United States District Court, E.D. North Carolina, Western Division
W. FLANAGAN United States District Judge.
matter is before the court regarding defendant's motion
to dismiss for lack of jurisdiction and for failure to state
a claim (DE 14). Plaintiff has not responded and the time for
response has expired. In this posture, the issues raised are
ripe for ruling. For the following reasons, defendant's
motion is granted.
commenced this action pro se on August 9, 2017, asserting
that her residential mortgage loan “is or was at any
time serviced by” defendant. (Compl. (DE 1) at 1).
Plaintiff claims that defendant violated federal law,
including the Real Estate Settlement Procedures Act, 12
U.S.C. §§ 2601, et seq. (“RESPA”) and
the Fair Debt Collection Practices Act, 15 U.SC. §§
1692 et seq. (“FDCPA”), as well as state and
common law, in connection with its servicing of
plaintiff's mortgage loan. Plaintiff asserts that the
amount in controversy exceeds $5, 000, 000.00, and she
asserts unspecified injury. Plaintiff attaches voluminous
documentation exceeding 550 pages in length that she asserts
is part of the complaint.
plaintiff's motion for extension of time to make service,
the court on January 11, 2018, allowed plaintiff to make
service on or before February 13, 2018. Plaintiff filed on
January 25, 2018, documentation regarding service relating
back to August 9, 2017, as proof of service in this case. Six
days later, on January 31, 2018, a document styled as a
motion to dismiss was filed by an attorney identified as
Aaron B. Anderson, purporting to represent defendant in
accordance with a “Limited Special Appearance.”
(Mot. to Dismiss (DE 9) at 1). On February 7, 2018, the court
noted deficiency in the form of the motion and deficiency in
appearance by counsel and filing method. The court held in
abeyance time for response to that motion to dismiss and
directed counsel for defendant to cure deficiencies as noted
in the order.
February 20, 2018, counsel entered a notice of appearance on
behalf of defendant and filed the instant motion to dismiss.
Defendant seeks dismissal of the complaint for insufficient
process; insufficient service of process; lack of personal
jurisdiction; failure to state a claim; and lack of subject
matter jurisdiction,  under Federal Rules of Civil Procedure
8(a)(2), 12(b). In support of the instant motion, defendant
relies upon a memorandum in support, with attachments
including a North Carolina Secretary of State printout; an
appointment of substitute trustee; and an order to allow
later, on February 21, 2018, Aaron B. Anderson filed a
“notice of no representation” in response to the
court's order. On February 26, 2018, referencing the
instant motion to dismiss filed February 20, 2018, the clerk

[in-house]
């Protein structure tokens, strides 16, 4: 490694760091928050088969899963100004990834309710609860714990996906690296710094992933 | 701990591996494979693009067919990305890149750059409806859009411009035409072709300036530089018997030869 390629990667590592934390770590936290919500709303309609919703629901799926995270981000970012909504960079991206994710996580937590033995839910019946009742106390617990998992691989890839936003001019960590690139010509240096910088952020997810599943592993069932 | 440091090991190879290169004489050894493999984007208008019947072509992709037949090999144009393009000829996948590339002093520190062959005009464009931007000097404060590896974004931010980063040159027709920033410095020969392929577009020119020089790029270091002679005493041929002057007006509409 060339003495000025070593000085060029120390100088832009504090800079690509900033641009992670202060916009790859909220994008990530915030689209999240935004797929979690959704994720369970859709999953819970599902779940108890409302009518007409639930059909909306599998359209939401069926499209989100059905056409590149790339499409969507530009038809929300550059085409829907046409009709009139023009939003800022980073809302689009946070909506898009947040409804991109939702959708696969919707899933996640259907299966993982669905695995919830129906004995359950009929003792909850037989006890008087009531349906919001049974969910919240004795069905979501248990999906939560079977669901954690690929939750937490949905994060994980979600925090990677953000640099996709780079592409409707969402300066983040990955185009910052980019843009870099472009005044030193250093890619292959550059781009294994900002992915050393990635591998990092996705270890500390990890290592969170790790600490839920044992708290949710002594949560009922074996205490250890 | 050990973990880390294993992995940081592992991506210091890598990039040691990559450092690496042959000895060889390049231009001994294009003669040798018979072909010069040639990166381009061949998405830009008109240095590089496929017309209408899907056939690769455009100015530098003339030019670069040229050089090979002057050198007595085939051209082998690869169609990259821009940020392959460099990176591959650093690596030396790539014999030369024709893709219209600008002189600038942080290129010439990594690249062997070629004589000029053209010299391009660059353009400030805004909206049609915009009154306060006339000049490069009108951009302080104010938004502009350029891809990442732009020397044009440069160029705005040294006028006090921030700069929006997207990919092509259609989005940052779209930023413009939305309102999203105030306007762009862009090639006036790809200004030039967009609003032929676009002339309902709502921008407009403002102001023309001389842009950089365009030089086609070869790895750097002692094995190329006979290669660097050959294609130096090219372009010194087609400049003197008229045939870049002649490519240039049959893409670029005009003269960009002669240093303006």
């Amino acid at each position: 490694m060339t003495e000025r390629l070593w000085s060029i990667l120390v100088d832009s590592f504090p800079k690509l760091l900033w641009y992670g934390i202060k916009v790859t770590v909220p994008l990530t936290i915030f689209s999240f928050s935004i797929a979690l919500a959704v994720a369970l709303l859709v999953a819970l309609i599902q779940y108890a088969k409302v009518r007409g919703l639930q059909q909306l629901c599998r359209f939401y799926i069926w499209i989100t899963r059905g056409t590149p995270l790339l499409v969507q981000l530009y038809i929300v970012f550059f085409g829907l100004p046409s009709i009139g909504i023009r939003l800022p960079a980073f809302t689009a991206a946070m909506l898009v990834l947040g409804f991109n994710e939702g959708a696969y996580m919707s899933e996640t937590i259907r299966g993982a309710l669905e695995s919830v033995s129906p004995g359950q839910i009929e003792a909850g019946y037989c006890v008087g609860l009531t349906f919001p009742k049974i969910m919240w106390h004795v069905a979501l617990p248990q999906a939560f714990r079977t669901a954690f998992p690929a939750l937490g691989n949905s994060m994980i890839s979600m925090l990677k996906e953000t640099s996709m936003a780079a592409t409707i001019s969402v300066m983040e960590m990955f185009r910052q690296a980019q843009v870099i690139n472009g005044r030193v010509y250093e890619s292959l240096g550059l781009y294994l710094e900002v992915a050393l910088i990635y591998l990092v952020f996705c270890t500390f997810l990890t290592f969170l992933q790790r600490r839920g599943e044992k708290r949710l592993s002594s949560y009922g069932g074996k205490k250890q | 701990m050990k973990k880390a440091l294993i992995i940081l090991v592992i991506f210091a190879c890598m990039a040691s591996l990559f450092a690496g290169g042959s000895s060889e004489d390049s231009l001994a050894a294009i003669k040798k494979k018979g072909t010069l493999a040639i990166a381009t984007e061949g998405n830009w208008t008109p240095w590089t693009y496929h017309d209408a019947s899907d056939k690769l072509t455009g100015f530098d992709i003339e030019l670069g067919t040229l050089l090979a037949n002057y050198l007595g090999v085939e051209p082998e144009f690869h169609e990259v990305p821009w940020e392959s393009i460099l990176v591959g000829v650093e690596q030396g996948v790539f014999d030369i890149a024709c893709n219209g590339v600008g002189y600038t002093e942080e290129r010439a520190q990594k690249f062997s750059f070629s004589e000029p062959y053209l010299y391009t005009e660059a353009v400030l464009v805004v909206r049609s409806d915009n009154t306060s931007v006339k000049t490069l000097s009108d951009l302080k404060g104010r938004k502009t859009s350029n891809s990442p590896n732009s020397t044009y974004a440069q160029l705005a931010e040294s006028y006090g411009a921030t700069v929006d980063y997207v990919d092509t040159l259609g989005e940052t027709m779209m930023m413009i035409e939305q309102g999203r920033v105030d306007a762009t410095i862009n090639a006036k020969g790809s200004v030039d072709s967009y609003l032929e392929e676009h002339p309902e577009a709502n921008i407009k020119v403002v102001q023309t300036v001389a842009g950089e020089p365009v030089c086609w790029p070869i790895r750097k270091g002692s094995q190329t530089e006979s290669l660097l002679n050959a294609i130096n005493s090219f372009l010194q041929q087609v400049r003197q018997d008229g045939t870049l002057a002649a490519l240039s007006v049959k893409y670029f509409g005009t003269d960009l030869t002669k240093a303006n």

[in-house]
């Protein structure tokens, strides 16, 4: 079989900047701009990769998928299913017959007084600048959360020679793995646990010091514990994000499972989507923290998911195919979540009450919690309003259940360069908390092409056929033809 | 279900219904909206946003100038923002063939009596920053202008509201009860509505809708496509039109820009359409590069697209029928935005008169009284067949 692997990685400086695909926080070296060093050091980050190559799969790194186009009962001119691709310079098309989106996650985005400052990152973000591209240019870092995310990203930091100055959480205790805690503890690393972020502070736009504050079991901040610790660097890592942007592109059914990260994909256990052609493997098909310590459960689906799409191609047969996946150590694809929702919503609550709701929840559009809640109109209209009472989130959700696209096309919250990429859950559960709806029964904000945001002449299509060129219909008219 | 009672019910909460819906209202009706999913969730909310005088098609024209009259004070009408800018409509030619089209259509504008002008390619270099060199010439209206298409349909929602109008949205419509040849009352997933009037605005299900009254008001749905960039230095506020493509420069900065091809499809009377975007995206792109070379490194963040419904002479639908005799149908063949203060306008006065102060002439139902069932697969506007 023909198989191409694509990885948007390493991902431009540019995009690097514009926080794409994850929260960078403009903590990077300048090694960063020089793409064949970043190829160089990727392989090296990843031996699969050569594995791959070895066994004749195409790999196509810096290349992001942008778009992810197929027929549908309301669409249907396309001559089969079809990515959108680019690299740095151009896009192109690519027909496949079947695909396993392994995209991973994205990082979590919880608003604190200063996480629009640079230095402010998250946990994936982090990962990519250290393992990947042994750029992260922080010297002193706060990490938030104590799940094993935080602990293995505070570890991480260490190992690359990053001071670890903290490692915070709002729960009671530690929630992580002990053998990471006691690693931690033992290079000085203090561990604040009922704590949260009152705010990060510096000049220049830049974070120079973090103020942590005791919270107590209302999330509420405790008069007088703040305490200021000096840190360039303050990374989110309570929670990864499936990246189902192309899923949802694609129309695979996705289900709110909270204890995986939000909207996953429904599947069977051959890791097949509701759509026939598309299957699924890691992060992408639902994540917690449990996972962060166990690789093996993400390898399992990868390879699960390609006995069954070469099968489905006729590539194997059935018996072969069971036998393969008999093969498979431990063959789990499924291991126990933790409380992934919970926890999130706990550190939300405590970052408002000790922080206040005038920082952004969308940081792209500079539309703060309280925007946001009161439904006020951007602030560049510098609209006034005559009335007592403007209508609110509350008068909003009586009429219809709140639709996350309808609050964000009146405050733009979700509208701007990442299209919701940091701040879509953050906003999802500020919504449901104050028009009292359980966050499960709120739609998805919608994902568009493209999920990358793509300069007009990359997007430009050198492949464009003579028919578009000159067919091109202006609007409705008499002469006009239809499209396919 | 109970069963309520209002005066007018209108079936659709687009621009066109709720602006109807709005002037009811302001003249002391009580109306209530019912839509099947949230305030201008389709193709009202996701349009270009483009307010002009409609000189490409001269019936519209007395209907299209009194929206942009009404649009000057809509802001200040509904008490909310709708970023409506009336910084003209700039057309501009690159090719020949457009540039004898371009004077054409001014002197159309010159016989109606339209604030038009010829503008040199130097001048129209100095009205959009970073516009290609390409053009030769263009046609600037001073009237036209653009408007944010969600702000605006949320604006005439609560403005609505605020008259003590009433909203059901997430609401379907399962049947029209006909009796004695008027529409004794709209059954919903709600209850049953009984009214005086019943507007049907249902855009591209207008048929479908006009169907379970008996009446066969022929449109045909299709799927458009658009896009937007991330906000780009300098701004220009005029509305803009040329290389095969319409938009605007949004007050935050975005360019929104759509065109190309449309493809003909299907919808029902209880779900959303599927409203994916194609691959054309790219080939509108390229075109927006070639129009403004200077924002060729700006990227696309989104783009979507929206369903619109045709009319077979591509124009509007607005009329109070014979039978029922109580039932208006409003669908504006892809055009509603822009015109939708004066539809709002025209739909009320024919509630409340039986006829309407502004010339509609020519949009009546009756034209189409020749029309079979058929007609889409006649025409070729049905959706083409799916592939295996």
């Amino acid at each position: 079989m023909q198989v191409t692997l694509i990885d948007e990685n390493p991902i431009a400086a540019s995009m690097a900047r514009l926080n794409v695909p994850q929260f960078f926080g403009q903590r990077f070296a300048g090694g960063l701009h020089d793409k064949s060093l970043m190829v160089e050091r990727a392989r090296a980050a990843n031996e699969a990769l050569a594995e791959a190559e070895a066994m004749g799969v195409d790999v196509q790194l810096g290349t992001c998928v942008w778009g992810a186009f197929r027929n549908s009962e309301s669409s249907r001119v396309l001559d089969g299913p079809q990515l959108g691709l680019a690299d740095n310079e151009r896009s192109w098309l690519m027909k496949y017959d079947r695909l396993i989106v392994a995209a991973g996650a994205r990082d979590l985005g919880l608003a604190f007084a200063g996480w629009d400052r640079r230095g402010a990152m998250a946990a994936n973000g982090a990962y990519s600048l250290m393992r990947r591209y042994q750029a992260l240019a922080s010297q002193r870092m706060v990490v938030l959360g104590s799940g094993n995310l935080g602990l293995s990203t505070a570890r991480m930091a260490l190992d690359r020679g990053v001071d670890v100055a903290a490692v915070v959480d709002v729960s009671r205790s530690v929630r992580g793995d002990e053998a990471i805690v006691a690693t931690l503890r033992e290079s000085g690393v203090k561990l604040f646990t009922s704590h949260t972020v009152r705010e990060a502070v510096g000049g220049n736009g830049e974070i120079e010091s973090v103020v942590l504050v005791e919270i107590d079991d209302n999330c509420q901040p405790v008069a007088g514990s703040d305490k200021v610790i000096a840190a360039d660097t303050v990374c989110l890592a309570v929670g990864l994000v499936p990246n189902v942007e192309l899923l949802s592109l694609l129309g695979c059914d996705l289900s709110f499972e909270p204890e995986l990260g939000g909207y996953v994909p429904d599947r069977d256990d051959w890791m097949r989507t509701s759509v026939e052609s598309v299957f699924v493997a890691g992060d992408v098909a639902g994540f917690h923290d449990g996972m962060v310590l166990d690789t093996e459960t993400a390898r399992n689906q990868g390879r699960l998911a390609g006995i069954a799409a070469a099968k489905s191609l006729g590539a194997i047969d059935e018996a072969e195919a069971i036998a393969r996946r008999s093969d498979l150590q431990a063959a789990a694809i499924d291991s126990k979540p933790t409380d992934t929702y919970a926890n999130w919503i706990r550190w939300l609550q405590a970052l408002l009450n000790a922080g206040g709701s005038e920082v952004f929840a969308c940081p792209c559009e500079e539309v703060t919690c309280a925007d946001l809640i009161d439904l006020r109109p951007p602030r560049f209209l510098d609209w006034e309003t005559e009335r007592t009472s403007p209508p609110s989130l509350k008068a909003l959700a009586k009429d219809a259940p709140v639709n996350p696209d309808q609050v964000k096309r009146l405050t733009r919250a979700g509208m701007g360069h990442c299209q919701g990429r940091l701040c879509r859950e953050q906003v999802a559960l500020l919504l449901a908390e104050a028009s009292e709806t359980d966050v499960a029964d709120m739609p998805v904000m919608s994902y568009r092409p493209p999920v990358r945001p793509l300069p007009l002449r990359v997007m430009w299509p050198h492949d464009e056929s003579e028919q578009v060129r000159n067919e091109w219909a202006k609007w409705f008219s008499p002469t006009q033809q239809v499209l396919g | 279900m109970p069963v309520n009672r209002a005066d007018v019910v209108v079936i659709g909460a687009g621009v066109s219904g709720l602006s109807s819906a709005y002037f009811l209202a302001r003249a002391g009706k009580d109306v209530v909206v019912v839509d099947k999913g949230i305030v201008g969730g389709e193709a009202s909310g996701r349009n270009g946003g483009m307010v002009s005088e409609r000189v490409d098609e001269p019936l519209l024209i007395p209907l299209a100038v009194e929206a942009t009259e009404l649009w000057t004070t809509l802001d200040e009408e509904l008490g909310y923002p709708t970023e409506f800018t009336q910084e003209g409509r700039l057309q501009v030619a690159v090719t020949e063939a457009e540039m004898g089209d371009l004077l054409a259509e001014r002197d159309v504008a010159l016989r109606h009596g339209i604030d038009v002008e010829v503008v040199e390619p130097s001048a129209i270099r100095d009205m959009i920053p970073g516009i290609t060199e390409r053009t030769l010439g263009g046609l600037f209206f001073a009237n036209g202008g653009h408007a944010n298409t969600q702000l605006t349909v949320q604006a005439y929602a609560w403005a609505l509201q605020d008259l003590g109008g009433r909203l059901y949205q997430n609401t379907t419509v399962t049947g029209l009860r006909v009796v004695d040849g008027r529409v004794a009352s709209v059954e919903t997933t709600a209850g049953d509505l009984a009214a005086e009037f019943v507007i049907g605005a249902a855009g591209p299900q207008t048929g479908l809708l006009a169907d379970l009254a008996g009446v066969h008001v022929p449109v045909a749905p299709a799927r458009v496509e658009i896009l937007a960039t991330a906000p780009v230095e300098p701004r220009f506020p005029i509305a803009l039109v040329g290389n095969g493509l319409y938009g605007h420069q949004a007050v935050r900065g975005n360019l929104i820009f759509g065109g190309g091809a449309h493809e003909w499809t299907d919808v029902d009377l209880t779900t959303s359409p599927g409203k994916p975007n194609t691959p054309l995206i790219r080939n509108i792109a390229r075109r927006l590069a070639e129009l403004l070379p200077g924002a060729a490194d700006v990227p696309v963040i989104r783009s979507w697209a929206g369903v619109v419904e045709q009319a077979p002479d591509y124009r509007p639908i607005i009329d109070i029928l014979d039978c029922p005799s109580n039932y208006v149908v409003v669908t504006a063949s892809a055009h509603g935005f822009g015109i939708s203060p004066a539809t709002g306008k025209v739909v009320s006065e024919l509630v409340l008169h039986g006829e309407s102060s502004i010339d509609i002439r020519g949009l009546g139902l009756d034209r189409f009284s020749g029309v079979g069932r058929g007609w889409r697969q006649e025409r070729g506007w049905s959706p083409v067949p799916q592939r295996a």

issued a letter to plaintiff providing notice of the filing
of the instant motion to dismiss and the time period for
response thereto by March 16, 2018. On the same date, the
court entered a text order allowing Aaron B. Anderson to
withdraw, and, noting the instant “new motion, ”
the court observed that “the clerk properly has noticed
plaintiff, proceeding pro se, of the response deadline to
that motion.” (Feb. 26, 2018, Text Order).
Standard of Review
permits dismissal of a complaint for “lack of
subject-matter jurisdiction, ” “lack of personal
jurisdiction, ” “insufficient process, ”
“insufficient service of process, ” and
“failure to state a claim upon which relief can be
granted.” Fed.R.Civ.P. 12(b). To state a claim for
relief, a pleading must contain “a short and plain
statement of the claim showing that the pleader is entitled
to relief.” Fed.R.Civ.P. 8(a).
survive a motion to dismiss” under Rule 12(b)(6),
“a complaint must contain sufficient factual matter,
accepted as true, to ‘state a claim to relief that is
plausible on its face.'” Ashcroft v.
Iqbal, 556 U.S. 662, 678 (2009) (quoting Bell Atl.
Corp. v. Twombly, 550 U.S. 544, 570 (2007)).
“Factual allegations must be enough to raise a right to
relief above the speculative level.” Twombly,
550 U.S. at 555. In evaluating whether a claim is stated,
“[the] court accepts all well-pled facts as true and
construes these facts in the light most favorable to the
plaintiff, ” but does not consider “legal
conclusions, elements of a cause of action, . . . bare
assertions devoid of further factual enhancement[, ] . . .
unwarranted inferences, unreasonable conclusions, or
arguments.” Nemet Chevrolet, Ltd. v.
Consumeraffairs.com, Inc., 591 F.3d 250, 255 (4th Cir.
2009) (citations omitted).
Service of Process
service is waived, proof of service must be made to the
court.” Fed.R.Civ.P. 4(l). “If a
defendant is not served within 90 days after the complaint is
filed, the court - on motion or on its own after notice to
the plaintiff - must dismiss the action without prejudice
against that defendant or order that service be made within a
specified time.” Fed.R.Civ.P. 4(m). A corporation,
partnership, or ...